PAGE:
Surowiecki, J. (2005). The Wisdom of Crowds. New York: Anchor Books.
“Wisdom of Crowds”: Collective intelligence. Under the right circumstances, groups are remarkably intelligent, and are often smarter than the smartest people in them.
Boundedly Rational: Due to less information and limited foresight, we lack the desire to make sophisticated cost-benefit calculations and settle with a decision that seems good enough, rather than the best possible. (Herbert Simon)
Chasing the expert is a mistake, and a costly one at that. We should stop hunting and ask the crowd instead. But many don’t agree with collective intelligence and instead believe in only a select few to be smart enough.
* Cognition Problems: problems that have definitive solutions
* Coordination Problems: problems that require members of a group to figure out how to coordinate their behavior with each other, knowing that everyone is trying to do the same.
* Cooperation Problems: problems involving the challenge of getting self-interested, distrustful peopl to work together.
Conditions for the crowd to be wise:
* Diversity of opinion: each person should have some private information, even if it’s just an eccentric interpretation of the known facts
* Independence: people’s opinions are not determined by the opinions of those around them
* Decentralization: people are able to specialize and draw on local knowledge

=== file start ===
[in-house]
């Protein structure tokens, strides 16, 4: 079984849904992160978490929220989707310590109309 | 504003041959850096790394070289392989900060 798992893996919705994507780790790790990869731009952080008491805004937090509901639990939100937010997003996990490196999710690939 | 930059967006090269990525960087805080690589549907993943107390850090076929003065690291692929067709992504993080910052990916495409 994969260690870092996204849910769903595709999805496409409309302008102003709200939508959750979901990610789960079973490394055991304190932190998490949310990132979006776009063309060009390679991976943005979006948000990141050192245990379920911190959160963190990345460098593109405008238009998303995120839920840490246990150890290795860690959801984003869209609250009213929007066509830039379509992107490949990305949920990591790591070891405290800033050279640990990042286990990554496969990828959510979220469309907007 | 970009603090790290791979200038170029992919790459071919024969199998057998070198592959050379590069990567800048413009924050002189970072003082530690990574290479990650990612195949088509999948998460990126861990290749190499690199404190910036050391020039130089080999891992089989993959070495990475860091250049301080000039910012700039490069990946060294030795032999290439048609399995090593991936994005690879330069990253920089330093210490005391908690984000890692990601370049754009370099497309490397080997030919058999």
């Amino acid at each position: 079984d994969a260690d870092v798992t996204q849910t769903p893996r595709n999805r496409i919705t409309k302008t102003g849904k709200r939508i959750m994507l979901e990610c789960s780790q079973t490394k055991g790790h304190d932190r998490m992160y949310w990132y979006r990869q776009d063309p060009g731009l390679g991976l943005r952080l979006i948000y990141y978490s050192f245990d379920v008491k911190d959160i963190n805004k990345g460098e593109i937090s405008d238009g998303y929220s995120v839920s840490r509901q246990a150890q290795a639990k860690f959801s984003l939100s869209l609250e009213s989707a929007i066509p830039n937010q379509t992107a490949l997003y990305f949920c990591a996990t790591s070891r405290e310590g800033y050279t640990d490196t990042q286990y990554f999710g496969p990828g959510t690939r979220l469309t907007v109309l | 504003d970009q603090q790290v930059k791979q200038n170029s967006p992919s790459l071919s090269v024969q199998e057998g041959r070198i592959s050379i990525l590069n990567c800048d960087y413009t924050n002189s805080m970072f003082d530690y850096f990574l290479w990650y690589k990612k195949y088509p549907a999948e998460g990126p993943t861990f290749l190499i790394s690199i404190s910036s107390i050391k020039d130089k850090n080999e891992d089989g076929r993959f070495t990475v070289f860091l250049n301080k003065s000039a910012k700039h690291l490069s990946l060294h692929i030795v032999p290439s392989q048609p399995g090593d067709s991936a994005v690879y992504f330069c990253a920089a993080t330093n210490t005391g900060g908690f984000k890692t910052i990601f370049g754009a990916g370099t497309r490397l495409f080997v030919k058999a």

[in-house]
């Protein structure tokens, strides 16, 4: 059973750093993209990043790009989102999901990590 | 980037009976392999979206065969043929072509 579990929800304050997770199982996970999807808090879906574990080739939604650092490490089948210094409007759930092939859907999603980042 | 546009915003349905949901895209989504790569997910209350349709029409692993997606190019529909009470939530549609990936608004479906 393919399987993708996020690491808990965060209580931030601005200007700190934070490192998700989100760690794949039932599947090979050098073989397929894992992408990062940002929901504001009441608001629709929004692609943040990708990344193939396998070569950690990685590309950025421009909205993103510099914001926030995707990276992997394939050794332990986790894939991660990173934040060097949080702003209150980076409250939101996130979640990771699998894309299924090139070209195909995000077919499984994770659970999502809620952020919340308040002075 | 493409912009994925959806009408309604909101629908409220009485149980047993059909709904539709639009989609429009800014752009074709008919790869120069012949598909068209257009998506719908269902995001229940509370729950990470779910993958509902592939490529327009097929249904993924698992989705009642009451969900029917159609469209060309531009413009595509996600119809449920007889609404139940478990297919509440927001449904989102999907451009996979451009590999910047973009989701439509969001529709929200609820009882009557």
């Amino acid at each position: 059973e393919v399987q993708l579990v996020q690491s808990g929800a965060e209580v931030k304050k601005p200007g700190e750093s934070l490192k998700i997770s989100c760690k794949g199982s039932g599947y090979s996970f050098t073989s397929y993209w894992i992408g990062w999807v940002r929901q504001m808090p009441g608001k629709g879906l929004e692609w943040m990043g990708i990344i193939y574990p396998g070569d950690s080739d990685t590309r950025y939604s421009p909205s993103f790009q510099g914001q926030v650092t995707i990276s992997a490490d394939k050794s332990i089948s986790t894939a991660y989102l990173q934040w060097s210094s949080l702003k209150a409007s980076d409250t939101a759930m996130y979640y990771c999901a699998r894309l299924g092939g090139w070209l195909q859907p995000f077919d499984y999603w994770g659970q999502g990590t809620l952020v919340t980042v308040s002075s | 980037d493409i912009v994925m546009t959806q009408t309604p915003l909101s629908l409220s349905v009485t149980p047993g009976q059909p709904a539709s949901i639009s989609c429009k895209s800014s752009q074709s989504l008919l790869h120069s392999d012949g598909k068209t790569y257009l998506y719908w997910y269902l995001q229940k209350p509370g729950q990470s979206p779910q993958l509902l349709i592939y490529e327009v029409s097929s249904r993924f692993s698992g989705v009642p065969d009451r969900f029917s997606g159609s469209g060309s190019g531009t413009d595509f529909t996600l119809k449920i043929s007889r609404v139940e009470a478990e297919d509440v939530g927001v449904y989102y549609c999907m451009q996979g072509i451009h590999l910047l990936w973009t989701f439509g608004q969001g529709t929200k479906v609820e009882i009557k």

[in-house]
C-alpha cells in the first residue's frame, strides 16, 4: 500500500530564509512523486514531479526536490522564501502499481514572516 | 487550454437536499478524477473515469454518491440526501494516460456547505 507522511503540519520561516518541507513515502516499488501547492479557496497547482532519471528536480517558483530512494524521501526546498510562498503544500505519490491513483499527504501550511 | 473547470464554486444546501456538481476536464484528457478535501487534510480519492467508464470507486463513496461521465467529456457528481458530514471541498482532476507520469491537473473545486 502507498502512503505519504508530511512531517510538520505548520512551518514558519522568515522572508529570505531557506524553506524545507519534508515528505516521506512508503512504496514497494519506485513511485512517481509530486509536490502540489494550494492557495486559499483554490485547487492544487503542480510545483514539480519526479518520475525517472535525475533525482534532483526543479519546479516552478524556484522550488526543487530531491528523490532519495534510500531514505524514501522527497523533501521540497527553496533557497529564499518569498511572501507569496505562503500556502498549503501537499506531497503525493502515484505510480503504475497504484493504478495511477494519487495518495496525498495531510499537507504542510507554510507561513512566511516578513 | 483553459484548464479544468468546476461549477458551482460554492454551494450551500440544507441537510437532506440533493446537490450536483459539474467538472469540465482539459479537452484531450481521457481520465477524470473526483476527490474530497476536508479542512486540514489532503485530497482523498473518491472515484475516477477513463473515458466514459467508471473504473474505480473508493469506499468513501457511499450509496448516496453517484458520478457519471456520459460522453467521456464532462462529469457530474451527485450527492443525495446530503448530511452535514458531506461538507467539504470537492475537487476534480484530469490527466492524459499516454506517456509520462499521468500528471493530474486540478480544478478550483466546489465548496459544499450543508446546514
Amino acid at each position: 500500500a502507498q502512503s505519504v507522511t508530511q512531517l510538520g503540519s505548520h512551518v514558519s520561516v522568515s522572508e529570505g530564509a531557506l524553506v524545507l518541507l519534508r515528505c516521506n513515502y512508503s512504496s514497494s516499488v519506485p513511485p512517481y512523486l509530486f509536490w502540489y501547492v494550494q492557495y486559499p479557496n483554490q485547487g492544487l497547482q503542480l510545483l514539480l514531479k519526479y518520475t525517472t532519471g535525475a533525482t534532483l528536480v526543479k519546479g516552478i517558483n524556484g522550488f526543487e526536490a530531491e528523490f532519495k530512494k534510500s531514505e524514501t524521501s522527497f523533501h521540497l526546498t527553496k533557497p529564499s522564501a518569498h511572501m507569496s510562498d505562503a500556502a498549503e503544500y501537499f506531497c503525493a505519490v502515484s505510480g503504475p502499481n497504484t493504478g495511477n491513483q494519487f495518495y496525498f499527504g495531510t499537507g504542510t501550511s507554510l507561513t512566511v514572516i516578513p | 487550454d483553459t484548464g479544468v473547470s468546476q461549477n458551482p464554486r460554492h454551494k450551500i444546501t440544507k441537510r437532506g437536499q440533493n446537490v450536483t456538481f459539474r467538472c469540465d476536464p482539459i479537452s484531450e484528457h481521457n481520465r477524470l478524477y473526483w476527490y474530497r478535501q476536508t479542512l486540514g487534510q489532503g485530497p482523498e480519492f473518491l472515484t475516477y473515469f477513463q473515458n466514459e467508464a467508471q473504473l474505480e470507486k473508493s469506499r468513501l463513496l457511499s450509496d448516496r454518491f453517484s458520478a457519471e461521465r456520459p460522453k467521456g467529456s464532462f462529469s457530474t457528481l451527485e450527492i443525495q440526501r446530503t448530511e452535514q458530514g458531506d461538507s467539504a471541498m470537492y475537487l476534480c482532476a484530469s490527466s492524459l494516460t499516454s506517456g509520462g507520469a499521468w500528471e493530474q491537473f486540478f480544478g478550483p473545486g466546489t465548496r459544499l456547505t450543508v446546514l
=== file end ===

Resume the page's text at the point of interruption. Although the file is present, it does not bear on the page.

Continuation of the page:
* Aggregation: some mechanism exists for turning private judgmetns into a colelctive decison
The best collective decisions are product of disagreement and contest.
* Submarine “Scorpion” lost and found through average of collective guesses
* Who Wants To Be A Millionaire? crowd 91% of the time correct
* Students average guesses 94% correct
* Agents in maze averaged the same as the smartest individual’s steps
* Challenger disaster caused by company Morton Thiokol, as predicted by stock market (Mulherin)
* Gambling and betting on horses, NFL, etc. predicting outcome of game
* Google searches and displays by importance
* IEM poll for presidential elections; the percentage X is going to win = money you receive
* Hollywood Stock Exchange (HSX)
Decision Market: Method for capturing collective wisdom
My initial thought to this study was surprise that crowds could practically predict the outcome of certain situations. It’s somewhat hard to imagine that several hunches put together and averaged could come up with a close estimation of, for example, the weight of an ox. However, at the same time, it seemed to me that a lot of theoreticians had so little faith in the capability of the common man, claiming that there are only a very few number of people that are adept at any one thing. Regardless, the case studies presented were good examples of the wisdom of crowds, but while the crowd may be intelligent as a collection, I wouldn’t leave it up to the public to decide everything.
When connecting the wisdom of crowds to social media, I would imagine that utilizing social media to find a consensus of what the population is saying about different subjects, trends, etc. would be a possible way to predict certain future trends. The act of using Radian 6 to collect data suddenly seems more valid now…